BOSTON - While it would become immediate fodder for campaigns, Massachusetts Republicans – often a breed unto themselves – say adoption of the national GOP platform counts for little in how they conduct themselves as elected officials.
That doesn’t mean its acceptance in Massachusetts wouldn’t create headaches for some officeholders here.
As the Republican State Committee prepares to consider replacing its platform with one adopted by the Republicans in Tampa last month, Democrats are eagerly watching whether the MassGOP will align itself with the more conservative tenets of the national party. The MassGOP plans to meet today at the Beechwood Hotel in Worcester when one item on the agenda will be whether to embrace the national Republican platform.
Unlike the MassGOP platform that focuses primarily on fiscal issues such as lowering taxes, the national platform includes controversial social positions, including opposition to abortion in all cases without exception for rape or the safety of the mother. It also stakes out ground on the federal budget, calling for a Constitutional amendment requiring a balanced budget – something that already exists in Massachusetts.
“Has Mitt Romney’s agenda strayed so far to the extreme right that his friends back home are afraid to embrace it? We’ll see tomorrow,” wrote Democratic Party spokesman Kevin Franck in a public memo released yesterday.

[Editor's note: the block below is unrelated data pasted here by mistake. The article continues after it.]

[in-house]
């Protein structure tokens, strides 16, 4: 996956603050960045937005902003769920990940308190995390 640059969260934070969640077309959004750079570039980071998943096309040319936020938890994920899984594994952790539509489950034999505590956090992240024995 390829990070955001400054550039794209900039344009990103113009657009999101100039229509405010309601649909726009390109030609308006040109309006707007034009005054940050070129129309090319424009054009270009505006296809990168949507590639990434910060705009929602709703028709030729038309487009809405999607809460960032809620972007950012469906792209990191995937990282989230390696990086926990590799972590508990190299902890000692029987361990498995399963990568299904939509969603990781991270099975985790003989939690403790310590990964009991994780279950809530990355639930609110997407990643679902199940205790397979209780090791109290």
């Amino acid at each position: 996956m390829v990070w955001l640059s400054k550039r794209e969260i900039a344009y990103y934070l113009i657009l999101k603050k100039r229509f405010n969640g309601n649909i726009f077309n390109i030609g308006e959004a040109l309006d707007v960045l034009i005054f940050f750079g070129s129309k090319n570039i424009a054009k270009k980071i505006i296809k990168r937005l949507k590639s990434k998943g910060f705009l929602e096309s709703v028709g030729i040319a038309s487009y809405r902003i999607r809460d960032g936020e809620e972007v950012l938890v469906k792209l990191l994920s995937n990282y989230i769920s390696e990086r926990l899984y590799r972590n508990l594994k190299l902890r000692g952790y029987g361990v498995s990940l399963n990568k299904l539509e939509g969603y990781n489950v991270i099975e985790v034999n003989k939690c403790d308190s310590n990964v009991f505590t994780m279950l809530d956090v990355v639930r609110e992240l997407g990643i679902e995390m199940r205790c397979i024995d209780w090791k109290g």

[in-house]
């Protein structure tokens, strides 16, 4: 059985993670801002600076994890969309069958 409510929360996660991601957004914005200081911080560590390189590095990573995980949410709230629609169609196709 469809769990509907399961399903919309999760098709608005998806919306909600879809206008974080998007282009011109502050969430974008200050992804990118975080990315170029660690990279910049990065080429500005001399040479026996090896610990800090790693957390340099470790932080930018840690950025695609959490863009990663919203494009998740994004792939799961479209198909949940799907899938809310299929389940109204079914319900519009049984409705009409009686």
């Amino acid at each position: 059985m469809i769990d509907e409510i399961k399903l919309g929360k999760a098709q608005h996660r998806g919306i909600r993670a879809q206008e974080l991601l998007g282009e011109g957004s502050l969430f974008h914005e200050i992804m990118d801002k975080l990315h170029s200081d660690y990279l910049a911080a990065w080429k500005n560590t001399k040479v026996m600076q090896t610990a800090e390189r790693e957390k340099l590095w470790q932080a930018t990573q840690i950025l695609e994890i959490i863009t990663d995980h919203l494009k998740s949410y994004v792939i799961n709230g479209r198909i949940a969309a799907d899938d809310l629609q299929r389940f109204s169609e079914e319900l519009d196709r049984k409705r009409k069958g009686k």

Candidates for office this election, particularly on the Democratic side, have been quick to paint their opponents as pawns of their national parties from the U.S. Senate race right on down the ticket to state representative and Senate candidates. Franck’s memo showed how Democrats might be prepared to use today’s vote regardless of the outcome to either attack Republican presidential nominee Romney or candidates back home.
Confronted with the Republican agenda late last month in Tampa at the Republican National Convention, however, state party leaders seemed to care little about the platform their party was about to accept.
House Minority Leader Brad Jones of North Reading, a pro-choice Republican, said the national platform may be “more aggressive than my record” on social issues, but has little bearing on how he votes in the Legislature.
“Being a Republican in Massachusetts, I kind of view the platform much like the Democratic Legislature views Republican budgets. It’s a nice big thick document that we’re going to use as a door jamb and we’re going to move on and do what we think we should do,” Jones said in Tampa.
U.S. Sen. Scott Brown, who is pro-choice, wrote to RNC Chairman Reince Preibus in opposition to the party’s platform, urging the GOP to become a “big tent” party accepting of positions like his on abortion. Congressional candidate Richard Tisei took a similar step on Wednesday, writing to MassGOP Chairman Robert Maginn urging the state committee not to adopt the national platform.
U.S. Rep. John Tierney, defending himself against a strong challenge from Tisei, released a new advertisement yesterday accusing the former Senate minority leader of being in line with a “Tea Party” agenda that includes outlawing abortion, restricting access to birth control, and cutting taxes for billionaires while raising them on the middle class.
Tisei, the former candidate for lieutenant governor and Senate minority leader, responded by calling himself a “Weld and Cellucci Republican,” referencing the fiscally conserv
ative and socially moderate former Republican Govs. William Weld and Paul Cellucci.